Do You Have an Ostrich Problem on Your Hands?
We’ve all probably heard that ostriches stick their heads in sand when they sense danger. (Obviously, if you ignore something, it goes away, right?)
But this actually a myth—in fact, the propensity to “bury our heads in the sand” in times of trouble or uncertainty is a uniquely human trait.
“The Ostrich Problem,” as coined by English psychologists, is the tendency to avoid really tracking our progress toward a goal. As Christian Jarrett of 99U explains, we’re often afraid that our actual progress won’t be as good as our expectations, so we avoid confronting that reality:
…the avoidance of progress feedback is often motivated by fear—fear that we will be confirming what we suspect: things aren’t going well. If you’re comfortable with your current modus operandi, it can be very tempting to delude yourself that there’s no need to change, and avoiding progress monitoring is one way to do that.
Think about it: Have you ever delayed looking at feedback you’ve received because you knew deep down it probably wouldn’t be as good as you hoped? Or ever been reluctant to monitor your workflow progress because you know it’s not where it should be? All these tendencies reflect the Ostrich Problem at play, and they have a direct impact on your productivity, progress, and effectiveness.
So, how can we overcome our desire to ignore our progress? Jarrett has some ideas:
…if you’re afraid of undermining your self-belief, remind yourself not to be a perfectionist. It’s okay to screw up. Struggles and set backs aren’t an abnormality, they are part of the process. Another tactic is to ask a colleague to provide you with feedback on your progress, or set up some kind of automatic feedback system—both approaches will stop you from needing the willpower to check how you’re doing.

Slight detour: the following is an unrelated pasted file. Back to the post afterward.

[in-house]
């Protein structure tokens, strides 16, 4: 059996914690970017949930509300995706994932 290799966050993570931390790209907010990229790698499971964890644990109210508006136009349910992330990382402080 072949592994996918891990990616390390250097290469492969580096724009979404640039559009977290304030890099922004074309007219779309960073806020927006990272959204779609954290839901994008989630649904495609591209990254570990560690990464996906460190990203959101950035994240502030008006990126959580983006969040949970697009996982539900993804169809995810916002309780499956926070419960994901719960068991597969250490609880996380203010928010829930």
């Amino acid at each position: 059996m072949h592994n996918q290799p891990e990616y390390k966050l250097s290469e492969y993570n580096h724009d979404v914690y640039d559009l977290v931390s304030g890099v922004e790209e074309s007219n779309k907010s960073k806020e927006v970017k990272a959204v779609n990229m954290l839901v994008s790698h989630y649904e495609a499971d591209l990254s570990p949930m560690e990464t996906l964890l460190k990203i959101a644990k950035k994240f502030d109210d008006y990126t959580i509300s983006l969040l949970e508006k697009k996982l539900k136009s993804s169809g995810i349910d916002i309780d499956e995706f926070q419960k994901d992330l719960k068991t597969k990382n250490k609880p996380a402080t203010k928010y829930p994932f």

Let’s face it: You’re not always going to like the truth of how far you’ve come. But by biting the bullet and tracking it anyway, you’ll be amazed by how much further you can go.
Photo of ostriches courtesy of Shutterstock.
Before joining The Muse, Sarah worked in social business innovation for Virgin Unite in London, strategy and innovation at Market Gravity, sustainability research in the Dominican Republic, and business development for a NYC startup. Wrapping up her time at Columbia University, she’s headed to McKinsey & Company after graduation. Say hi on Twitter @sarahlichang.More from this Author